Impacts on Cultural Resources
Bison were and remain critical to the indigenous cultures of
Bison provide not only food, clothing, fuel, tools, and shelter, but also are central to Plains tribal spiritual culture, viewed as an earthly link to the spiritual world. For many tribes, bison represent power and strength. For example, the Shoshone believe that spiritual power is concentrated in the physical form of the bison. Many contemporary tribes maintain a spiritual connection with bison.
Traditional use of bison by humans centers on hunting and is evidenced in the archeological record. The remains of game drives, including both the fences and bison jump sites, as well as chipping stations, wickiups, and weapons, are all associated with the importance of hunting bison for tribal economy and culture.
Most archeological sites in the
Since the Draft Environmental Impact Statement was published, a site-specific archeological investigation of resources found in the vicinity of
In all alternatives, bison would be killed while occupying their historic range. Bison populations would be slightly higher than under alternative 1 for the first 10 years of the modified preferred alternative and slightly lower for the remaining five years of this bison management planning period. In addition, some alternatives, including 2, 3, and the modified preferred alternative, would allow bison to occupy a greater portion of their historic range. This would have a minor to major positive impact on tribes and individuals who regard wild and free-ranging bison as culturally important. Reductions in the population size compared to the no-action alternative (alternative 1) would occur on a short-term basis in alternatives 5 and 6, might occur on a short-term basis in alternative 4, and would occur on a long-term basis in alternative 7. Alternative 5 and phase 2 of alternative 6 are also more restrictive than under current management. Those alternatives that restrict bison movements and result in moderate or major reductions in the size of the herd would have a major adverse impact on tribes viewing bison as culturally important. These include alternative 5 and phase 2 of alternative 6.
In most alternatives, the process of monitoring and vaccinating bison would change their appearance. Bison would be marked with visible metal ear tags, paper back tags, and paint/peroxide stripes to indicate to managers and others that they have tested negative for the Brucella organism. These actions alter the historic image of the bison and would have a temporary, moderate impact on the historic landscapes. This would not be true of alternatives where untested bison would be allowed outside the park, including step 3 of the modified preferred alternative.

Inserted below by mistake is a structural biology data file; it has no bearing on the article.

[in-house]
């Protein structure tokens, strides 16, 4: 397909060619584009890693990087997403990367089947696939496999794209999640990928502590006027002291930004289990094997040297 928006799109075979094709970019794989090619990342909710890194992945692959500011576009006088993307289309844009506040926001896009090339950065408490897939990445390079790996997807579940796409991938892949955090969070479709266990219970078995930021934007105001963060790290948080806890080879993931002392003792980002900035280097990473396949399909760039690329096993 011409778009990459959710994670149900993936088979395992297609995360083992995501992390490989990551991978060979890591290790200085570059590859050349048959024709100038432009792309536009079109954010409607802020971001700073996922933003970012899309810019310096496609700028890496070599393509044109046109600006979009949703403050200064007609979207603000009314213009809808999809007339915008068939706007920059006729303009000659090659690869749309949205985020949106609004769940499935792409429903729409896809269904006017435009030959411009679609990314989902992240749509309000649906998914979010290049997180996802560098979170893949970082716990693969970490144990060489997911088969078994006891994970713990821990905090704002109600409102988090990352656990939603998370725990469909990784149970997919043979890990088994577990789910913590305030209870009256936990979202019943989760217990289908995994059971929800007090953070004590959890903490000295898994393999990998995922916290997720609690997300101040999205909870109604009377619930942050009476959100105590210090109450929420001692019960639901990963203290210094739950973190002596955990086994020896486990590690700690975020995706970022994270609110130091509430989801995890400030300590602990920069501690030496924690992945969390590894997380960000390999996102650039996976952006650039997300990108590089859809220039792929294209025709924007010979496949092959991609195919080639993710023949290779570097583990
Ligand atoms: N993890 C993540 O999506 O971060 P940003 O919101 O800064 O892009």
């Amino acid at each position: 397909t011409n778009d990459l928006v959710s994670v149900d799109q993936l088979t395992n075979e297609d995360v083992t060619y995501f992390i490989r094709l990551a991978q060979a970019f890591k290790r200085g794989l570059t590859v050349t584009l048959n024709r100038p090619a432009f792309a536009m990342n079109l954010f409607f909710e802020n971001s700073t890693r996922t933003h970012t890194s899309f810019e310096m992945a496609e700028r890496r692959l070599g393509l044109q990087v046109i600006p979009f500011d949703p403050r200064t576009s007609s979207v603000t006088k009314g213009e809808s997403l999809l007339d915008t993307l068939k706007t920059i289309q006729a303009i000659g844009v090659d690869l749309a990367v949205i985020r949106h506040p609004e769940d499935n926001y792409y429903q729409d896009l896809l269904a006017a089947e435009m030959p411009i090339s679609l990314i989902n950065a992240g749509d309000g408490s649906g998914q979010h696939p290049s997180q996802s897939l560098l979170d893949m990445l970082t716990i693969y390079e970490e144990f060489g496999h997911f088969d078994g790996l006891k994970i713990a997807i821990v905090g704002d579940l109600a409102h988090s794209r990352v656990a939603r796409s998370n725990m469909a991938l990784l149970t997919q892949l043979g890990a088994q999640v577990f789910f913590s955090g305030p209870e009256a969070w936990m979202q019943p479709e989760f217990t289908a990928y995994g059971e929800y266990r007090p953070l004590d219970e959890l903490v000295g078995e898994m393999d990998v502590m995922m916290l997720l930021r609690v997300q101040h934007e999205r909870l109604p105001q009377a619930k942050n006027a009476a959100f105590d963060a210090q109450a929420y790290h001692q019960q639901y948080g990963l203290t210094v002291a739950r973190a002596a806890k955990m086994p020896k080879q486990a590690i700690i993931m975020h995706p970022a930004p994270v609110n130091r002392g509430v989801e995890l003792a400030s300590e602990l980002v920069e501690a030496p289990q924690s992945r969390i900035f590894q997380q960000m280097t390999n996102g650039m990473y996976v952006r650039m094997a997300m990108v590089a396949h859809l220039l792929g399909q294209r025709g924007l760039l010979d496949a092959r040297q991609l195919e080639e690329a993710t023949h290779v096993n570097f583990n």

The construction of new capture or quarantine facilities would have the potential to affect archeological resources. In all alternatives proposing construction of bison management facilities (all except alternative 2), site-specific surveys would be conducted prior to ground-disturbing activities, and every effort would be made to avoid known archeological resources. Should avoidance prove impossible, the National Park Service, U.S. Forest Service, and state agencies would develop mitigating measures in consultation with the state historic preservation officer and the advisory council. Therefore, the impact would likely be negligible or minor.
Removal of the capture facilities, as proposed in alternative 2, would have a beneficial impact on the historic landscape. The construction of several new capture facilities in alternatives 5 and 6 would have a temporary but significant adverse impact on the historic landscape of
Did You Know?
Some groups of Shoshone Indians, who adapted to a mountain existence, chose not to acquire the horse. These included the Sheep Eaters, or Tukudika, who used dogs to transport food, hides, and other provisions. The Sheep Eaters lived in many locations in Yellowstone.